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Active Matter: The Next Generation Of Robots Could Be Shape Shifters

Mar 11 2022 - 15:03
By coating soft robots in materials that allow them to move and function in a more purposeful way, scientists could design machines with arms made of flexible materials and robots embedded in their surface.

Coating the surface of nanoparticles in a responsive, active material could mean tailoring the size and shape of drug delivery capsules and have a dramatic effect on how a drug interacts with cells in the body. This ‘active matter’ could mark a turning point in the design of robots and make it possible to determine the shape, movement and behavior of a soft solid not by its natural elasticity but by human-controlled activity on its surface.

How it works

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Cancel Culture In Science?

Mar 11 2022 - 13:03
Like the vast majority of readers of this column, I very strongly condemn the Russian invasion of Ukraine and the ensuing atrocities. War is never an answer to international controversies. And I would like to add: I am in favor of all sanctions that financially hit the aggressor, including cutting Russia from use of international banking circuits and similar impactful actions.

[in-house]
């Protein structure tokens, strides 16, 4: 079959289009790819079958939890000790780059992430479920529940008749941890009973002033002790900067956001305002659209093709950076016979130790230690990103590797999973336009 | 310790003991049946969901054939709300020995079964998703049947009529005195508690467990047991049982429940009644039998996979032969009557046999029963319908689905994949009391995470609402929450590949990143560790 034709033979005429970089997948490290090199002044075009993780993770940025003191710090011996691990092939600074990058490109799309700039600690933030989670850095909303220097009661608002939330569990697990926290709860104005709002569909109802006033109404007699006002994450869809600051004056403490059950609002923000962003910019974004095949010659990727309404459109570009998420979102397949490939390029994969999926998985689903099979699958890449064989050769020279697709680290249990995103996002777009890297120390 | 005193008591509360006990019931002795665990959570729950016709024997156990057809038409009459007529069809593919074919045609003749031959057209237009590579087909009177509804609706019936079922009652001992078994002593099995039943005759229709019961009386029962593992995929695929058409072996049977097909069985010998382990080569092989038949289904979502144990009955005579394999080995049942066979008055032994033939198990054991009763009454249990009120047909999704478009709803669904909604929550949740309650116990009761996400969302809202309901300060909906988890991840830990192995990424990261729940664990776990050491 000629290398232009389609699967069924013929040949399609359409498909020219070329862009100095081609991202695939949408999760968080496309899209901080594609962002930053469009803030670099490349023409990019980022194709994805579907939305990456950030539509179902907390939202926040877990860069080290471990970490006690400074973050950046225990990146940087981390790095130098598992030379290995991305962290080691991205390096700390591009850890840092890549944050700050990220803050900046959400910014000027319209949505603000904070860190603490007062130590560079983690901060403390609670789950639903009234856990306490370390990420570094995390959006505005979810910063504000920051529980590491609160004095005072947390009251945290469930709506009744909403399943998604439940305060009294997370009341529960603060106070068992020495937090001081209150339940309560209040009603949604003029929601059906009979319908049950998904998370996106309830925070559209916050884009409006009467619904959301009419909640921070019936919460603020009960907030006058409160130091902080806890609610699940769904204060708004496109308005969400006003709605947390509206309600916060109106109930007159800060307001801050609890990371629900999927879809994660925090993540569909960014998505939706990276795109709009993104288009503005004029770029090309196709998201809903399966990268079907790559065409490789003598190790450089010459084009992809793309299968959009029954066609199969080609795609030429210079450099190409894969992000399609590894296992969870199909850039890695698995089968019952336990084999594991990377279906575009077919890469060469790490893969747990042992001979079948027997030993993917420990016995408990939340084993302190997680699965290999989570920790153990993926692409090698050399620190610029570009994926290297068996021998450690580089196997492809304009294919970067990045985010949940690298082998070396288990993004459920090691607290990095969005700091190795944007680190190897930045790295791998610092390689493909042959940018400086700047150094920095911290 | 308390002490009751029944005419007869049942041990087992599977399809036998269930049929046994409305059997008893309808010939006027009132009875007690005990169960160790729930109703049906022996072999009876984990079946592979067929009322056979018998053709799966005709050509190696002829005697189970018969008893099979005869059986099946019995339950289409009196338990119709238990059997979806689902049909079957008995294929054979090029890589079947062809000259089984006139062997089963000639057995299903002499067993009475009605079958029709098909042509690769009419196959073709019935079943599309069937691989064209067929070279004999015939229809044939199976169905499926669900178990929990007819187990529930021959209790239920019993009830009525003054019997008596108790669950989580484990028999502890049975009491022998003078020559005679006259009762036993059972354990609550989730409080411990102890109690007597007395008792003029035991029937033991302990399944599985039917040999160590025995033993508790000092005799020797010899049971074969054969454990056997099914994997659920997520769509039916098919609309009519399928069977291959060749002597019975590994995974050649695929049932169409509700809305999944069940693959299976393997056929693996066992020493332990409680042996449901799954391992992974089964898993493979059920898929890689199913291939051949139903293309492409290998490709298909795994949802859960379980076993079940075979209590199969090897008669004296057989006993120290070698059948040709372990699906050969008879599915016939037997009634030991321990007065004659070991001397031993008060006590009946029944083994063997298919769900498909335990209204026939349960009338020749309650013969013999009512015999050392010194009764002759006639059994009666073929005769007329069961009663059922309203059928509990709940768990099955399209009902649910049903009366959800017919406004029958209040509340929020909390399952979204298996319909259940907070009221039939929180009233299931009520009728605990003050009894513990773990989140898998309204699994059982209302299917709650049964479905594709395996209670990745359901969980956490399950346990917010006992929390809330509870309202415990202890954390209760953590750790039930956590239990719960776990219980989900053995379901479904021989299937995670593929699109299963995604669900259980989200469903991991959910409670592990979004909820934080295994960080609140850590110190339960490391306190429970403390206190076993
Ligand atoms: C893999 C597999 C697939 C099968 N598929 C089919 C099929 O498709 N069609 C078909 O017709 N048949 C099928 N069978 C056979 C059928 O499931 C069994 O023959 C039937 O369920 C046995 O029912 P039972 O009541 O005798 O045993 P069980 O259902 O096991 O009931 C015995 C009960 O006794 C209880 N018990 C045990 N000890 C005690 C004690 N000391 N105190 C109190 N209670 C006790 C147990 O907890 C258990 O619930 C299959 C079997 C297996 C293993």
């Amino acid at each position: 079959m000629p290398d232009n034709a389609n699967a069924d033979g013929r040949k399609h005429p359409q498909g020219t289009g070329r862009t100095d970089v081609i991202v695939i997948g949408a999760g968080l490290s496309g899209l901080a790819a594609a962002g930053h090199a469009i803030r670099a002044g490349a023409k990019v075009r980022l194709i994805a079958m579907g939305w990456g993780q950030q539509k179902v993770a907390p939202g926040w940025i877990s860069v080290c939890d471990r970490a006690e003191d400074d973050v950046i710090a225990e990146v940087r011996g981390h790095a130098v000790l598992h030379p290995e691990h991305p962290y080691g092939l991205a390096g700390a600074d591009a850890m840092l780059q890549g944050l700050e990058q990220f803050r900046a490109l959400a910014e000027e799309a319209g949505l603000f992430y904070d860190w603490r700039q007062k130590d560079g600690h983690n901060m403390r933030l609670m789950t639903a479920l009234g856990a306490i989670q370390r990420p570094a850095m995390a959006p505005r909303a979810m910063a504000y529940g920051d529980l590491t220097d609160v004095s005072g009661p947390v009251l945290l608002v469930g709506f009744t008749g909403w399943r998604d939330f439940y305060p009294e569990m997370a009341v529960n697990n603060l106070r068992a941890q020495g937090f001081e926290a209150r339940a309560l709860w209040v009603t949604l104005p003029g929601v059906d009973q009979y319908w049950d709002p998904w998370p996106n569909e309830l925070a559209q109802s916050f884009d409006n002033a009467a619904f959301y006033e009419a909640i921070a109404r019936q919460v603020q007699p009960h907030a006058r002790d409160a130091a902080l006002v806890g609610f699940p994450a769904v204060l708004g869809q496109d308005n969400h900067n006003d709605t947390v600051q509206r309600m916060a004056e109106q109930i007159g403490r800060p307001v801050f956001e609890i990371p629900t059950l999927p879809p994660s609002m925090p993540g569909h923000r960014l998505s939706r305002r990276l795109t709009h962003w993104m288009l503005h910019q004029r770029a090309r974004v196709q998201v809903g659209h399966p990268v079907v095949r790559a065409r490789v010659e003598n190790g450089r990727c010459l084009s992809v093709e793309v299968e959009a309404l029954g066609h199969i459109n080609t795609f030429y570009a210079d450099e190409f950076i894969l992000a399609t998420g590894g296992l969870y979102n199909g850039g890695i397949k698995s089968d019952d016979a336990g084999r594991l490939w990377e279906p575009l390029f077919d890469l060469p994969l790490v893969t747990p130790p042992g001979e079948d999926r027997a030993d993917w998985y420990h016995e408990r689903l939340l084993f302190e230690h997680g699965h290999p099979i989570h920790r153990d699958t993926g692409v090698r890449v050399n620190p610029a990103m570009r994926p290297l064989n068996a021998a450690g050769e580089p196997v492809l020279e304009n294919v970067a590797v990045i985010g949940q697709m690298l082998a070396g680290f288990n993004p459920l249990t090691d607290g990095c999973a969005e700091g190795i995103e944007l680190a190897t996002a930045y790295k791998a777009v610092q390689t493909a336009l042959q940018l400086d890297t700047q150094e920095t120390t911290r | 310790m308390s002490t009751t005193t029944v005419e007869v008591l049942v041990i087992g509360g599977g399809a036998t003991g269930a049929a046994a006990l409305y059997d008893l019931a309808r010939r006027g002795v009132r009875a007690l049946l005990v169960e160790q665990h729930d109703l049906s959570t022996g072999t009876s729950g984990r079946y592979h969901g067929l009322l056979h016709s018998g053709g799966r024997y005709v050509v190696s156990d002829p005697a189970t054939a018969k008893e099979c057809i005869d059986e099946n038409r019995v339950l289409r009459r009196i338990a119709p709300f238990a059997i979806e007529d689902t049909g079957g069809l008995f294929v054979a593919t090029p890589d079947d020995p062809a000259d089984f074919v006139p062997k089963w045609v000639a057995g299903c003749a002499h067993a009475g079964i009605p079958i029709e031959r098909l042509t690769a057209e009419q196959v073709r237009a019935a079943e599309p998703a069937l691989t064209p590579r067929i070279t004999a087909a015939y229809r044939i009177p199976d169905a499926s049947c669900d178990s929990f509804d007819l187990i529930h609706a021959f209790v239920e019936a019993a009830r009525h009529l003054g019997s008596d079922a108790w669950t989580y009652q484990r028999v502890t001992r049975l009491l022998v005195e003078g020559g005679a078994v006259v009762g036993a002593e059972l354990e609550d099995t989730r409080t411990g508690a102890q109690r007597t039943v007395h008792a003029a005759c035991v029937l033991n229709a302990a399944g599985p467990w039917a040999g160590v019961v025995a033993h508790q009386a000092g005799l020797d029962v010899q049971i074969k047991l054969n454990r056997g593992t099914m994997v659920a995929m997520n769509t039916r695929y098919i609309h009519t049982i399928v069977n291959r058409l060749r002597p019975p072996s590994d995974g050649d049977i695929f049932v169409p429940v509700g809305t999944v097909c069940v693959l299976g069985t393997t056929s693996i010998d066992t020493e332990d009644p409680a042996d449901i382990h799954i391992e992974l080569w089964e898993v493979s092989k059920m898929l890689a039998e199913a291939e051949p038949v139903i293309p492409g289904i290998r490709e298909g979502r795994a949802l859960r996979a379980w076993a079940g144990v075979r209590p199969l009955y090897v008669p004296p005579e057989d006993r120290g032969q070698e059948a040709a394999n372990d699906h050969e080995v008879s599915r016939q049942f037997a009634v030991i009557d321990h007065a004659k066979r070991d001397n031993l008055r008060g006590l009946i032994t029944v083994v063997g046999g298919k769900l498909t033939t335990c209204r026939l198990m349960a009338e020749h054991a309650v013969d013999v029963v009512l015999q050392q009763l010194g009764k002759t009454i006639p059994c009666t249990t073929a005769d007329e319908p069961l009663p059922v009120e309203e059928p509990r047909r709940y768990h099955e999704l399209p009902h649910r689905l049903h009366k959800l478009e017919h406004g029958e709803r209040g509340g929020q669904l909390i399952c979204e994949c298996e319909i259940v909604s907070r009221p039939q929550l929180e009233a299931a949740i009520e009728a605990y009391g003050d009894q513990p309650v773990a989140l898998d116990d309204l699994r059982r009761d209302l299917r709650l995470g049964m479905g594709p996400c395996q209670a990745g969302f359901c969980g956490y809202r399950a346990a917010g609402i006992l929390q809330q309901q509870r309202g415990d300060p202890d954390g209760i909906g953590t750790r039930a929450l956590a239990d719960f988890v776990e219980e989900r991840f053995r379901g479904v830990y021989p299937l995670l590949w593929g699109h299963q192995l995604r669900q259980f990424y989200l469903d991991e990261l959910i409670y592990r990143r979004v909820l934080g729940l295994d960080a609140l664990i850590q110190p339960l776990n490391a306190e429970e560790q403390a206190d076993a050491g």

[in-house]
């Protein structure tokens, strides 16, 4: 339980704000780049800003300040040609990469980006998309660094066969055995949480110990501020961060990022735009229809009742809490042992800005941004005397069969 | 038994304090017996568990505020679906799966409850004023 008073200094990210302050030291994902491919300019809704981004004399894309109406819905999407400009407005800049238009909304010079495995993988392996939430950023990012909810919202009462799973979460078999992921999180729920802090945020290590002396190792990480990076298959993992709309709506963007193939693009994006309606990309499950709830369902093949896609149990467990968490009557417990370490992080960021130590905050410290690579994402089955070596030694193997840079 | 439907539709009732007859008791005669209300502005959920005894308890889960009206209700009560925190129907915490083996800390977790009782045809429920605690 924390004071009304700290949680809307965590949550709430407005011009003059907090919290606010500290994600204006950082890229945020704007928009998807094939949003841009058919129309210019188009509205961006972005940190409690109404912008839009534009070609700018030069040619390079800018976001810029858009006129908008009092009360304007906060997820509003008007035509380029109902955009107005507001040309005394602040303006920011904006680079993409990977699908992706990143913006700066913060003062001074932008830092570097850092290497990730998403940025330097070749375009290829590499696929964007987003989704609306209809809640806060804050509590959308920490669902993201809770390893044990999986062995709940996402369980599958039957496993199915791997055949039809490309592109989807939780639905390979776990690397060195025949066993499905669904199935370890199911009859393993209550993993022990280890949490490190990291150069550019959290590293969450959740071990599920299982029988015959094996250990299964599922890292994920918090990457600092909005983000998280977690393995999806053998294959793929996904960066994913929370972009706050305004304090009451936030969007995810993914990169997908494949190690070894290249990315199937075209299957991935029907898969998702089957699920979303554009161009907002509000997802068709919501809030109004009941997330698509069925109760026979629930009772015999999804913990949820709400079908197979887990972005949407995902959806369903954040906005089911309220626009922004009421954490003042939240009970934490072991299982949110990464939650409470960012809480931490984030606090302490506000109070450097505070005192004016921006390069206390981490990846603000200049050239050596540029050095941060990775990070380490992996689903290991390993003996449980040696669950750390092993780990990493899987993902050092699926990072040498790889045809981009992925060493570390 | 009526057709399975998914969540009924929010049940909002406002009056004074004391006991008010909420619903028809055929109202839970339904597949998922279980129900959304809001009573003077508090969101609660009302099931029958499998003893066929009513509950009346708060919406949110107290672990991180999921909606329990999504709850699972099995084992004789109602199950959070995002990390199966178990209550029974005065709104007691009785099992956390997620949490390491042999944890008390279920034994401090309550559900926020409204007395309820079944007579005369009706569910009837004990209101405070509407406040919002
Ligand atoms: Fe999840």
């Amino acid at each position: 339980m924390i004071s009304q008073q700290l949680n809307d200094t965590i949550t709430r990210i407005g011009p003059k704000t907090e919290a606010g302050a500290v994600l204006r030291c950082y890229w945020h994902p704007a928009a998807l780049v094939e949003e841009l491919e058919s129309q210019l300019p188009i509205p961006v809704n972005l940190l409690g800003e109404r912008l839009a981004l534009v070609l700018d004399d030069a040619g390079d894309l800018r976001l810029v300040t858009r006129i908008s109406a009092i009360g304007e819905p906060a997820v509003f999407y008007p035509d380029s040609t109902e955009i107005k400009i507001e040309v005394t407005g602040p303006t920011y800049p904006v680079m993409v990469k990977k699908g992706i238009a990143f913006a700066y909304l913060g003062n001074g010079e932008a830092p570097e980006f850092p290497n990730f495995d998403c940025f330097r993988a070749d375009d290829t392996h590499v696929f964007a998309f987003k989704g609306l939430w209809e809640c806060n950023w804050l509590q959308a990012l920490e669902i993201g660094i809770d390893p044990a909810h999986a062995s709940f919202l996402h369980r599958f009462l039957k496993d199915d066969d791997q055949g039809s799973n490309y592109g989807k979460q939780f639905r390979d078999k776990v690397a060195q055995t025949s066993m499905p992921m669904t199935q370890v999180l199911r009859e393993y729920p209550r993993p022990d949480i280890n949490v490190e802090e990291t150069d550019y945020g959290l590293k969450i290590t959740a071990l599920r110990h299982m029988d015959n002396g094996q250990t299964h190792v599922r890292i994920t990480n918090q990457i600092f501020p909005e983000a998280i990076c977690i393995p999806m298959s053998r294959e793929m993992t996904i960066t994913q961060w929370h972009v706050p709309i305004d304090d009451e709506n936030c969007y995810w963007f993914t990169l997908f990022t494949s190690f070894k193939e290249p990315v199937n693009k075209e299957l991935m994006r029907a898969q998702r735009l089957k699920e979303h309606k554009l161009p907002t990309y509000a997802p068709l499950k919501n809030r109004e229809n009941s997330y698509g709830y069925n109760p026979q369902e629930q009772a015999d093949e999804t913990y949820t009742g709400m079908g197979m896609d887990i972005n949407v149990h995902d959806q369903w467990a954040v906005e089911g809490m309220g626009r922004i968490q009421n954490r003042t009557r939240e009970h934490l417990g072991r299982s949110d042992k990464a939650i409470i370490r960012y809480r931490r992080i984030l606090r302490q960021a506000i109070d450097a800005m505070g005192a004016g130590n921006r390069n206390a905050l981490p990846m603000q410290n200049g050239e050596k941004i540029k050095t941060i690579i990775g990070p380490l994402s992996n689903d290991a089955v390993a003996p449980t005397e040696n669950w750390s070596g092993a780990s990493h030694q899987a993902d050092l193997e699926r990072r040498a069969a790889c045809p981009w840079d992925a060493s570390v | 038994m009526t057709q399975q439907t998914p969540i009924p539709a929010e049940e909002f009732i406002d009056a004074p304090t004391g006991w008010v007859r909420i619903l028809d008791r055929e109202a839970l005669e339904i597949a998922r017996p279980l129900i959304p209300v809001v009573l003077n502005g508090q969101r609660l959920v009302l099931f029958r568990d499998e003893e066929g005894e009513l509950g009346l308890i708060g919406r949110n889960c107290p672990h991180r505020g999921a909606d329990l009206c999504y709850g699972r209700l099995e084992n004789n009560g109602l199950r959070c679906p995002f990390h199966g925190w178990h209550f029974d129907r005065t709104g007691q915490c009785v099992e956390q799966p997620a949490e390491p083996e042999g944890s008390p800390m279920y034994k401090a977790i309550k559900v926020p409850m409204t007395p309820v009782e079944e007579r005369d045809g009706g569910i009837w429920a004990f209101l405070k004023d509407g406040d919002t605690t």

That said, I will say here what I think about this ongoing rush to find ways to hurt a country whose citizens are largely innocent of their leader's crimes. I think most of these creative initiatives are counter-productive, reaching the nonsensical, the irrational, and the plain nuts. 

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Transition From Hunter-Gatherer To Agriculture: Population Replacement Or Culture Change?

Mar 09 2022 - 14:03
The transition from hunter-gatherers to farmers and ranchers remains a subject of debate. In Europe, where that happened thousands of years ago, based largely on genetic studies, the prevailing view is that the "Neolithic transition" occurred mainly by population replacement rather than cultural change.

The old stuck to old ways, much like organic farmers and believers in alternative medicine do, while the young embraced progress as the elders died off. 

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Syllipsimopodi Bideni: An Octopus With 10 Arms Pushes Back The Age Of Vampyropoda By Nearly 82 Million Years

Mar 09 2022 - 12:03
A recent study describes a new species of vampyropod based on a 328-million-year-old fossil and pushes back the age of the group by nearly 82 million years. And shows that the oldest ancestors of the group of animals that includes octopuses and vampire squids had not eight but 10 arms. 

Vampyropods are soft-bodied cephalopods typically characterized by eight arms and an internalized chitinous shell or fin supports. Because they lack hard structures, Vampyropoda are not well represented in the fossil record. The new study is based on a vampyropod fossil from the collections of the Royal Ontario Museum. It was originally discovered in Montana and donated to the museum in 1988.